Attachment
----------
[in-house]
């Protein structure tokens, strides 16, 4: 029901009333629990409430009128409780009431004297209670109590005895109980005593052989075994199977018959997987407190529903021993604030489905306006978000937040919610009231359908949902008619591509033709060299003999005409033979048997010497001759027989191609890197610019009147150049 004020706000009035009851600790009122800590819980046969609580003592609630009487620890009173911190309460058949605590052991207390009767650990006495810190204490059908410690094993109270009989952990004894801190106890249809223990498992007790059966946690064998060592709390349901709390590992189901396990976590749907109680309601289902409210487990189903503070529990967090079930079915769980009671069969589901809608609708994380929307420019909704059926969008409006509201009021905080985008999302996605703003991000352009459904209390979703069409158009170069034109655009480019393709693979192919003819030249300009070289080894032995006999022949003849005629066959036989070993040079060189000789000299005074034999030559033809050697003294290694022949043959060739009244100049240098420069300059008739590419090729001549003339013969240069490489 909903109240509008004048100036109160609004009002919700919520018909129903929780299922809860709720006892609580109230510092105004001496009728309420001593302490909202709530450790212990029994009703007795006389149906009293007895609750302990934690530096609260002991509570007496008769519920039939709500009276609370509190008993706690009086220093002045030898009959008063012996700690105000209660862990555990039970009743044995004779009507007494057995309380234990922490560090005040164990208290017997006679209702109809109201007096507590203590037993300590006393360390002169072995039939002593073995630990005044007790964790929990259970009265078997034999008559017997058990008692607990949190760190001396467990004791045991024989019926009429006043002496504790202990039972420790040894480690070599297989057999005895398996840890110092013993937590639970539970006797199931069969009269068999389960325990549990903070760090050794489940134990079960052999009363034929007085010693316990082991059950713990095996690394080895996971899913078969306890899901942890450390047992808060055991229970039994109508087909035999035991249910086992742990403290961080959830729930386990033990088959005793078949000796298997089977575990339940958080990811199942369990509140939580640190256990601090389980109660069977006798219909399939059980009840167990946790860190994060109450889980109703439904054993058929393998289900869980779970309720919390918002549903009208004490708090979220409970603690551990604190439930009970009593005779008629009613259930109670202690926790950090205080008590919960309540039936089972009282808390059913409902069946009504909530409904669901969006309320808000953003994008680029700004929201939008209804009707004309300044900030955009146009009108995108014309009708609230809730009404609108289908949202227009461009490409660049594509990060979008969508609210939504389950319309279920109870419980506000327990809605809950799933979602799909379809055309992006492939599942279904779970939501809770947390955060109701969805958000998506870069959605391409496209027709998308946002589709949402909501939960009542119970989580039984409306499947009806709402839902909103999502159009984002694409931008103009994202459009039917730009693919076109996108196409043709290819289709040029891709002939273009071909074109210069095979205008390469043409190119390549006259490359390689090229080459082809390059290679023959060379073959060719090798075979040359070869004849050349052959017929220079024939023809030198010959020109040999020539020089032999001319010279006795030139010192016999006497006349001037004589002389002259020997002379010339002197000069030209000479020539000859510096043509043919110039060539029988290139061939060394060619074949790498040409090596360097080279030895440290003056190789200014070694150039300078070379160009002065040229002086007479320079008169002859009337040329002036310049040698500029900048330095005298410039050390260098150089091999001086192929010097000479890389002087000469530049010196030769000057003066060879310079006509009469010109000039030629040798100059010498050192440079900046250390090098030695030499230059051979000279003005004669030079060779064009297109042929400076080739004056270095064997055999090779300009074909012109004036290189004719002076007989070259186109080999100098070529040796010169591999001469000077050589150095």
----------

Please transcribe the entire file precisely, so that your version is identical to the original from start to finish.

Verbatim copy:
[in-house]
């Protein structure tokens, strides 16, 4: 029901009333629990409430009128409780009431004297209670109590005895109980005593052989075994199977018959997987407190529903021993604030489905306006978000937040919610009231359908949902008619591509033709060299003999005409033979048997010497001759027989191609890197610019009147150049 004020706000009035009851600790009122800590819980046969609580003592609630009487620890009173911190309460058949605590052991207390009767650990006495810190204490059908410690094993109270009989952990004894801190106890249809223990498992007790059966946690064998060592709390349901709390590992189901396990976590749907109680309601289902409210487990189903503070529990967090079930079915769980009671069969589901809608609708994380929307420019909704059926969008409006509201009021905080985008999302996605703003991000352009459904209390979703069409158009170069034109655009480019393709693979192919003819030249300009070289080894032995006999022949003849005629066959036989070993040079060189000789000299005074034999030559033809050697003294290694022949043959060739009244100049240098420069300059008739590419090729001549003339013969240069490489 909903109240509008004048100036109160609004009002919700919520018909129903929780299922809860709720006892609580109230510092105004001496009728309420001593302490909202709530450790212990029994009703007795006389149906009293007895609750302990934690530096609260002991509570007496008769519920039939709500009276609370509190008993706690009086220093002045030898009959008063012996700690105000209660862990555990039970009743044995004779009507007494057995309380234990922490560090005040164990208290017997006679209702109809109201007096507590203590037993300590006393360390002169072995039939002593073995630990005044007790964790929990259970009265078997034999008559017997058990008692607990949190760190001396467990004791045991024989019926009429006043002496504790202990039972420790040894480690070599297989057999005895398996840890110092013993937590639970539970006797199931069969009269068999389960325990549990903070760090050794489940134990079960052999009363034929007085010693316990082991059950713990095996690394080895996971899913078969306890899901942890450390047992808060055991229970039994109508087909035999035991249910086992742990403290961080959830729930386990033990088959005793078949000796298997089977575990339940958080990811199942369990509140939580640190256990601090389980109660069977006798219909399939059980009840167990946790860190994060109450889980109703439904054993058929393998289900869980779970309720919390918002549903009208004490708090979220409970603690551990604190439930009970009593005779008629009613259930109670202690926790950090205080008590919960309540039936089972009282808390059913409902069946009504909530409904669901969006309320808000953003994008680029700004929201939008209804009707004309300044900030955009146009009108995108014309009708609230809730009404609108289908949202227009461009490409660049594509990060979008969508609210939504389950319309279920109870419980506000327990809605809950799933979602799909379809055309992006492939599942279904779970939501809770947390955060109701969805958000998506870069959605391409496209027709998308946002589709949402909501939960009542119970989580039984409306499947009806709402839902909103999502159009984002694409931008103009994202459009039917730009693919076109996108196409043709290819289709040029891709002939273009071909074109210069095979205008390469043409190119390549006259490359390689090229080459082809390059290679023959060379073959060719090798075979040359070869004849050349052959017929220079024939023809030198010959020109040999020539020089032999001319010279006795030139010192016999006497006349001037004589002389002259020997002379010339002197000069030209000479020539000859510096043509043919110039060539029988290139061939060394060619074949790498040409090596360097080279030895440290003056190789200014070694150039300078070379160009002065040229002086007479320079008169002859009337040329002036310049040698500029900048330095005298410039050390260098150089091999001086192929010097000479890389002087000469530049010196030769000057003066060879310079006509009469010109000039030629040798100059010498050192440079900046250390090098030695030499230059051979000279003005004669030079060779064009297109042929400076080739004056270095064997055999090779300009074909012109004036290189004719002076007989070259186109080999100098070529040796010169591999001469000077050589150095």